At a time of widespread perplexity about the social role of humanistic scholarship, few disciplines are as anxious about their nature and purposes as academic theology. In this important work, W. Clark Gilpin, dean of the University of Chicago Divinity School, proposes that American theological scholarship become responsible to a threefold public: the churches, the academic community, and civil society.
Gilpin approaches this goal indirectly, by investigating the historic social roles of Protestant theologians and the educational institutions in which they have pursued their scholarship and teaching. Ranging from analyses of the New England Puritan Cotton Mather to contemporary theologians as "public intellectuals," Gilpin proposes that we find out what theology is by asking what theologians do.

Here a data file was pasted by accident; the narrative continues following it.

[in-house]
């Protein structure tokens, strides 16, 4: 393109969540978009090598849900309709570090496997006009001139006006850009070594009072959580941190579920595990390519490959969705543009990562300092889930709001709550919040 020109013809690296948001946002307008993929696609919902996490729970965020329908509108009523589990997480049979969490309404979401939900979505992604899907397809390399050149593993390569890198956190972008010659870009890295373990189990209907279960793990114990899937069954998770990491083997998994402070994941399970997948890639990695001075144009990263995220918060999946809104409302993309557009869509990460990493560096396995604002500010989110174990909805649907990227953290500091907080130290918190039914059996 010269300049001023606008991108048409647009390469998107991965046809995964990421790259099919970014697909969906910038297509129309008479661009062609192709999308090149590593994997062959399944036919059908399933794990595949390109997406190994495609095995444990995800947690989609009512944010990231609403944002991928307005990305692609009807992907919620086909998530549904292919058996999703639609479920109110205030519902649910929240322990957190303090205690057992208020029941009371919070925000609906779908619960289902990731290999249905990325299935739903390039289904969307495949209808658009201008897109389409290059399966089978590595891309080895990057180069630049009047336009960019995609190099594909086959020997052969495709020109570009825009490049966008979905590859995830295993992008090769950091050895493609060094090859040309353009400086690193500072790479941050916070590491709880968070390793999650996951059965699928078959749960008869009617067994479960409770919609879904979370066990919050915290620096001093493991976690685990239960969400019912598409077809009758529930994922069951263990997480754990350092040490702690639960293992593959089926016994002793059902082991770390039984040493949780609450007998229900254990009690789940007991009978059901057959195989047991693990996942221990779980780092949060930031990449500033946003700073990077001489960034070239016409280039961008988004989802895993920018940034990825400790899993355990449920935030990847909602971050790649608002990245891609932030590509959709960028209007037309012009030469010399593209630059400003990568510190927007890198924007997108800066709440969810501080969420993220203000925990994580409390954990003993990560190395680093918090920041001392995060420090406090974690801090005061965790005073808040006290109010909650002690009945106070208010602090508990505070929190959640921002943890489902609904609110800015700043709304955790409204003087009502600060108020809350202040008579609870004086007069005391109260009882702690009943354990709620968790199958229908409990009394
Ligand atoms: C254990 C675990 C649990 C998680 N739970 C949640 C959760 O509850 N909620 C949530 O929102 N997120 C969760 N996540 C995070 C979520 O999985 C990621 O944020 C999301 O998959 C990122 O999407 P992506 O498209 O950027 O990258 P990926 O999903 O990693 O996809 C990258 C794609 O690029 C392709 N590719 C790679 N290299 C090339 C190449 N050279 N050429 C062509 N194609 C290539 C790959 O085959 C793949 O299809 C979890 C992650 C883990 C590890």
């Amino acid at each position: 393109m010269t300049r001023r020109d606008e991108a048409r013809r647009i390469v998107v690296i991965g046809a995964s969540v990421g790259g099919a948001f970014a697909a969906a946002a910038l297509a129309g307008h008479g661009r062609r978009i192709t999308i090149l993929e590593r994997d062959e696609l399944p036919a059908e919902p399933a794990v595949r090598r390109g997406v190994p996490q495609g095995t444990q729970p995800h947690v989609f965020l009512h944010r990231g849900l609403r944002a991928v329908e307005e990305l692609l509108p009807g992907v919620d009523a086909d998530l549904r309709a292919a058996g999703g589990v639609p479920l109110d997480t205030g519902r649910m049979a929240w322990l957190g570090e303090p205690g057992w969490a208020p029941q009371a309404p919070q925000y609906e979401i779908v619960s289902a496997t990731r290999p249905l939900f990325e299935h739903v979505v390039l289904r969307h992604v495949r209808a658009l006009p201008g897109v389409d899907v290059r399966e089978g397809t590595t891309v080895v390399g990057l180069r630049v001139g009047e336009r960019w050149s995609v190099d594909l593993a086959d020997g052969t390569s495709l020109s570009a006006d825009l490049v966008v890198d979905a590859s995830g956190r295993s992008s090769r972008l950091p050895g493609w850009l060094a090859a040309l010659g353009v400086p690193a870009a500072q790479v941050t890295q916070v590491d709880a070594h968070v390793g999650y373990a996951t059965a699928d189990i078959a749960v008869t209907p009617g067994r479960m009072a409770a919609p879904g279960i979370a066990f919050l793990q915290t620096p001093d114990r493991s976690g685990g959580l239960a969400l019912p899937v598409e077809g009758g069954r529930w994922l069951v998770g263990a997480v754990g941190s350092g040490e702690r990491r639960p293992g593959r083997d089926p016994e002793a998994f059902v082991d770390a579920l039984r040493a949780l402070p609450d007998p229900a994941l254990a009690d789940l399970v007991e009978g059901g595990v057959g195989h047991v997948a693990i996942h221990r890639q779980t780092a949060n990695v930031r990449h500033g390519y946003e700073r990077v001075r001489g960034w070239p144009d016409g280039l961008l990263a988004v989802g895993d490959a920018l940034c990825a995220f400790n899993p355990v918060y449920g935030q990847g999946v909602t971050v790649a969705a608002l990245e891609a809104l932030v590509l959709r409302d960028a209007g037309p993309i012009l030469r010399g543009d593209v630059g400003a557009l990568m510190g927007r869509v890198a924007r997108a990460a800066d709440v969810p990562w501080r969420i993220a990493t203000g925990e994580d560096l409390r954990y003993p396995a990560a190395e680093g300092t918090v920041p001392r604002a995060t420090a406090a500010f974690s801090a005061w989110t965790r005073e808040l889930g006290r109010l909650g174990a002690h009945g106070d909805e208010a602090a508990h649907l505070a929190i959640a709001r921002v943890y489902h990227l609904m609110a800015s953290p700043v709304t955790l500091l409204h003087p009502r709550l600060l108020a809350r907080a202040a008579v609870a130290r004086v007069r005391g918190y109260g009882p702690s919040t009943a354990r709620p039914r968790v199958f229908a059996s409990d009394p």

By showing how particular cultural problems have always shaped the work of theologians, Gilpin's work profoundly illuminates the foundations of American academic theology, providing insights that will help guide its future.
|Publisher:||University of Chicago Press|
|Product dimensions:||5.50(w) x 8.50(h) x 0.50(d)|
Table of Contents
Introduction: What Do Theologians Do?
1: The Fruition of the Seminary Ideal, 1720-1830
2: Scholarship and the Culture of Protestantism, 1830-1880
3: The Case for Theology in the University, 1880-1930
4: Intellectual Center of the Church's Life, 1930-1960
5: The Background of Possibilities